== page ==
Ashbery went on to study at New York University before receiving an M. A. from Columbia University in 1951. After working as a copywriter in New York from 1951 to 1955, from the mid-1950s, when he received a Fulbright Fellowship, through 1965, Ashbery lived in France, he was an editor of the 12 issues of Art and Literature and the New Poetry issue of Harry Mathews' Locus Solus. To make ends meet he translated French murder mysteries, served as the art editor for the European edition of the New York Herald Tribune and was an art critic for Art International and a Paris correspondent for ARTnews, when Thomas Hess took over as editor. During this period he lived with the French poet Pierre Martory, whose books Every Question but One, The Landscape is behind the Door and The Landscapist he translated, as he did Arthur Rimbaud, Max Jacob, Pierre Reverdy, many titles by Raymond Roussel. After returning to the United States, he continued his career as an art critic for New York and Newsweek magazines while serving on the editorial board of ARTnews until 1972.
Several years he began a stint as an editor at Partisan Review, serving from 1976 to 1980. During the fall of 1963, Ashbery became acquainted with Andy Warhol at a scheduled poetry reading at the Literary Theatre in New York, he had written favorable reviews of Warhol's art. That same year he reviewed Warhol's Flowers exhibition at Galerie Ileana Sonnabend in Paris, describing Warhol's visit to Paris as "the biggest transatlantic fuss since Oscar Wilde brought culture to Buffalo in the nineties". Ashbery returned to New York near the end of 1965 and was welcomed with a large party at the Factory, he became close friends with poet Gerard Malanga, Warhol's assistant, on whom he had an important influence as a poet. In 1967 his poem Europe was used as the central text in Eric Salzman's Foxes and Hedgehogs as part of the New Image of Sound series at Hunter College, conducted by Dennis Russell Davies; when the poet sent Salzman Three Madrigals in 1968, the composer featured them in the seminal Nude Paper Sermon, released by Nonesuch Records in 1989.
In the early 1970s, Ashbery began teaching at Brooklyn College, where his students included poet John Yau. He was elected a Fellow of the American Academy of Arts and Sciences in 1983. In the 1980s, he moved to Bard College, where he was Jr.. Professor of Languages and Literature, until 2008, when he retired but continued to win awards, present readings, work with graduate and undergraduates at many other institutions, he was the poet laureate of New York State from 2001 to 2003, served for many years as a chancellor of the Academy of American Poets. He served on the contributing editorial board of the literary journal Conjunctions. In 2008 Ashbery was named the first poet laureate of MtvU, a division of MTV broadcast to U. S. college campuses, with excerpts from his poems featured in 18 promotional spots and the works in their entirety on the broadcaster's website. Ashbery was a Millet Writing Fellow at Wesleyan University in 2010, participated in Wesleyan's Distinguished Writers Series, he was a founding member of The Raymond Roussel Society, with Miquel Barceló, Joan Bofill-Amargós, Michel Butor, Thor Halvorssen and Hermes Salceda.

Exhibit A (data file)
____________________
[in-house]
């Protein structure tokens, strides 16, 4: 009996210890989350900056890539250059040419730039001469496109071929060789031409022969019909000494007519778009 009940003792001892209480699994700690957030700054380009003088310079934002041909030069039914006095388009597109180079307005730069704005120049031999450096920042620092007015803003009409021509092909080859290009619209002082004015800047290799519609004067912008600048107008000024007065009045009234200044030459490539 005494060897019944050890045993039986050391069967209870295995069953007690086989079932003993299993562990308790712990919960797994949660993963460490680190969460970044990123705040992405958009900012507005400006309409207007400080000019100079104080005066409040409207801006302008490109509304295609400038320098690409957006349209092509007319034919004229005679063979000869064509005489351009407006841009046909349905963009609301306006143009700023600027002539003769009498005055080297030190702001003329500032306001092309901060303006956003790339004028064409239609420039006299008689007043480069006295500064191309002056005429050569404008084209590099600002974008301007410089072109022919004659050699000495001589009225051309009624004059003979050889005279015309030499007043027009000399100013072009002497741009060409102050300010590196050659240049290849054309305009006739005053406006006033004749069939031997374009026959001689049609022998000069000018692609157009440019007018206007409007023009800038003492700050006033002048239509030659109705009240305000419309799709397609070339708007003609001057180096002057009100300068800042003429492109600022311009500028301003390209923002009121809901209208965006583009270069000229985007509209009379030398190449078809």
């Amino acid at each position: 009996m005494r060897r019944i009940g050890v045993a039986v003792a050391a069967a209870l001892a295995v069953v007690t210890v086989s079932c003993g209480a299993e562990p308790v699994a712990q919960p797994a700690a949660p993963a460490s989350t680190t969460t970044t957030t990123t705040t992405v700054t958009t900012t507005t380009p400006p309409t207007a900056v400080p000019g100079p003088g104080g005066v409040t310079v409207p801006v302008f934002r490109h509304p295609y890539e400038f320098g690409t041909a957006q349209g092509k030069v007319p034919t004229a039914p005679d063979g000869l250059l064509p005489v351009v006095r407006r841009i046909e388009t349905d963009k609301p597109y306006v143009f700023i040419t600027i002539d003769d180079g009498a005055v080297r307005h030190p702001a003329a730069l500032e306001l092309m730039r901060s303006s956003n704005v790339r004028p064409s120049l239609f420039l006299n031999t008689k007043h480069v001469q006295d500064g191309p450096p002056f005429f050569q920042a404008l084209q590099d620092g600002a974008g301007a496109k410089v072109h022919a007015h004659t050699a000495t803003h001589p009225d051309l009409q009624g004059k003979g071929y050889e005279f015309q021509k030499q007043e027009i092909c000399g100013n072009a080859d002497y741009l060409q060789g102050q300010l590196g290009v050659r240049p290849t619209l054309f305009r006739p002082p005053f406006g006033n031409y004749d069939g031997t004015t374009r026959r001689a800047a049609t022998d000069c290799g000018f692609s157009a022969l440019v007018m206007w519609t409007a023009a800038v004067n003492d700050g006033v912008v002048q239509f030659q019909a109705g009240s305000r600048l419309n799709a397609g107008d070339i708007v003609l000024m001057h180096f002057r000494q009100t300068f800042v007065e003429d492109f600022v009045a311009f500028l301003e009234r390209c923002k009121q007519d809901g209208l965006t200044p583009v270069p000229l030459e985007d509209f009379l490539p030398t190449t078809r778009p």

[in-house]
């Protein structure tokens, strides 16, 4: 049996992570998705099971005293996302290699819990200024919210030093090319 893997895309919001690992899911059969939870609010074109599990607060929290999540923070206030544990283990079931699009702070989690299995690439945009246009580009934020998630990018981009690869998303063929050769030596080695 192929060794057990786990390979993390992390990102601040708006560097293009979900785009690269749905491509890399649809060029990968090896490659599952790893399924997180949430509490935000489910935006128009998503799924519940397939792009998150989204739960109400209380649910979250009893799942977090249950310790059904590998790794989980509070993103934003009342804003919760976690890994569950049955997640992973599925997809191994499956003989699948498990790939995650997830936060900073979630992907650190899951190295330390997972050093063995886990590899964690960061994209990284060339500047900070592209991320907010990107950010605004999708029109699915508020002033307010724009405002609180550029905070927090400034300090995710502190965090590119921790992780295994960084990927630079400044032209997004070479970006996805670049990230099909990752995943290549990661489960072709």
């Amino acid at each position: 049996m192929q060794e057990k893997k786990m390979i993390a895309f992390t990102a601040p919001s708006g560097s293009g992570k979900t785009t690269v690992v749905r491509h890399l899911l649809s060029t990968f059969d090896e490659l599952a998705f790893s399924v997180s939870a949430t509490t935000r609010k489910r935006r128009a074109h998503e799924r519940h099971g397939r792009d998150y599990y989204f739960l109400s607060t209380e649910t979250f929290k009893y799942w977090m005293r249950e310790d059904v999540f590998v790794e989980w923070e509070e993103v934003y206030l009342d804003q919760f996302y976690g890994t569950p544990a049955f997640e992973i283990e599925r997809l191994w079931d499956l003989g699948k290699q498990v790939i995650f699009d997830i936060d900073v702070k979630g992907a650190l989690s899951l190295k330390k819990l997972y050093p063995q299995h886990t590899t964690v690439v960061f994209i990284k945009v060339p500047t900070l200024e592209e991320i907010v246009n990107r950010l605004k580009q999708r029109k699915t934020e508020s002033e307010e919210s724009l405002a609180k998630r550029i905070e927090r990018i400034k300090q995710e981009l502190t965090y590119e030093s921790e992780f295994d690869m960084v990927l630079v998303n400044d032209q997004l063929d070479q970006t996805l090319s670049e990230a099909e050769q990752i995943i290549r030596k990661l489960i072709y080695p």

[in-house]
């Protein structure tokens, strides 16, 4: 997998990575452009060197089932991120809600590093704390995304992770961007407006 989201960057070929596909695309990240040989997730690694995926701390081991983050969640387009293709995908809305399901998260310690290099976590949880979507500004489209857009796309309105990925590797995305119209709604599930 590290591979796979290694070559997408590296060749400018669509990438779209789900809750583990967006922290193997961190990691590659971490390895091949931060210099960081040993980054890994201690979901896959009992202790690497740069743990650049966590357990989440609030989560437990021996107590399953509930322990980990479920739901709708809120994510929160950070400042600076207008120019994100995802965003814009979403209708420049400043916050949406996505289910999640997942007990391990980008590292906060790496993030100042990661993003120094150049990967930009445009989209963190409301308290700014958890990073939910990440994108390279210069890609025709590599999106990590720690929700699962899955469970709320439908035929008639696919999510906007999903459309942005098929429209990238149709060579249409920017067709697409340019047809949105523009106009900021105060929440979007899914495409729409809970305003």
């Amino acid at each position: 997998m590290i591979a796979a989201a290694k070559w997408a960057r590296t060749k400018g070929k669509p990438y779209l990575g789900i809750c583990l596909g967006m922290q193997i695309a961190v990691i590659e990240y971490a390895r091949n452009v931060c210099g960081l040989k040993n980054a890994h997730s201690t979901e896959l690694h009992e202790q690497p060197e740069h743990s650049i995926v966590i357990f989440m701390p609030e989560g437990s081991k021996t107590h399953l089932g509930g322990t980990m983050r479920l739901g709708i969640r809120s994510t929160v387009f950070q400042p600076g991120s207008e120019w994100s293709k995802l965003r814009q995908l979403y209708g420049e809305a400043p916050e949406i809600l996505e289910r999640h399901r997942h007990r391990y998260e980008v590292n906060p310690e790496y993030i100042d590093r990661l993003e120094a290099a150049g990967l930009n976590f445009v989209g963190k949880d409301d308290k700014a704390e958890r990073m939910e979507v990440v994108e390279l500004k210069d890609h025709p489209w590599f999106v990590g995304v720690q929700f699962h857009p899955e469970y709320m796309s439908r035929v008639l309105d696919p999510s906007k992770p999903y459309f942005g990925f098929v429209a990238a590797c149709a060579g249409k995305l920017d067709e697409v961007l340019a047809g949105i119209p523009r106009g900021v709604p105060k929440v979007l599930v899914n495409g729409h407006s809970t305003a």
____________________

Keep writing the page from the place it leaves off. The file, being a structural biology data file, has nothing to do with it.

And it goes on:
Ashbery lived in New York, with his husband, David Kermani. He died of natural caus
Hymen, Hymenaios or Hymenaeus, in Hellenistic religion, is a god of marriage ceremonies, inspiring feasts and song. Related to the god's name, a hymenaios is a genre of Greek lyric poetry sung during the procession of the bride to the groom's house in which the god is addressed, in contrast to the Epithalamium, sung at the nuptial threshold, he is one of Erotes. Hymen is one of the muses, Clio or Calliope or Urania or Terpsichore. Hymen is supposed to attend every wedding. If he did not the marriage would prove disastrous, so the Greeks would run about calling his name aloud, he presided over many of the weddings for all the deities and their children. Hymen is celebrated in the ancient marriage song of unknown origin Hymen o Hymenae, Hymen delivered by G. Valerius Catullus. At least since the Italian Renaissance, Hymen was represented in art as a young man wearing a garland of flowers and holding a burning torch in one hand. Hymen was mentioned in Euripides's The Trojan Women, where Cassandra says: Bring the light and show its flame!
I am doing the god's service, see! I making his shrine to glow with tapers bright. O Hymen, king of marriage! Blest is the bridegroom. Hail Hymen, king of marriage! Hymen is mentioned in Virgil's Aeneid and in seven plays by William Shakespeare: Hamlet, The Tempest, Much Ado about Nothing, Titus Andronicus, Prince of Tyre, Timon of Athens, As You Like It, where he joins the couples at the end — Tis Hymen peoples every town. Honour, high honour, renown,To Hymen, god of every town! There is a song to Hymen in the comic opera H. M. S. Pinafore by W. S. Gilbert & A. Sullivan. Hymen appears in the work of the 7th- to 6th-century BCE Greek poet Sappho: High must be the chamber –Hymenaeum! Make it high, you builders! A bridegroom's coming –Hymenaeum! Like the War-god himself, the tallest of the tall! Hymen is the son of Aphrodite. Other stories give Hymen a legendary origin. In one of the surviving fragments of the Megalai Ehoiai attributed to Hesiod, it's told that Magnes "had a son of remarkable beauty, Hymenaeus.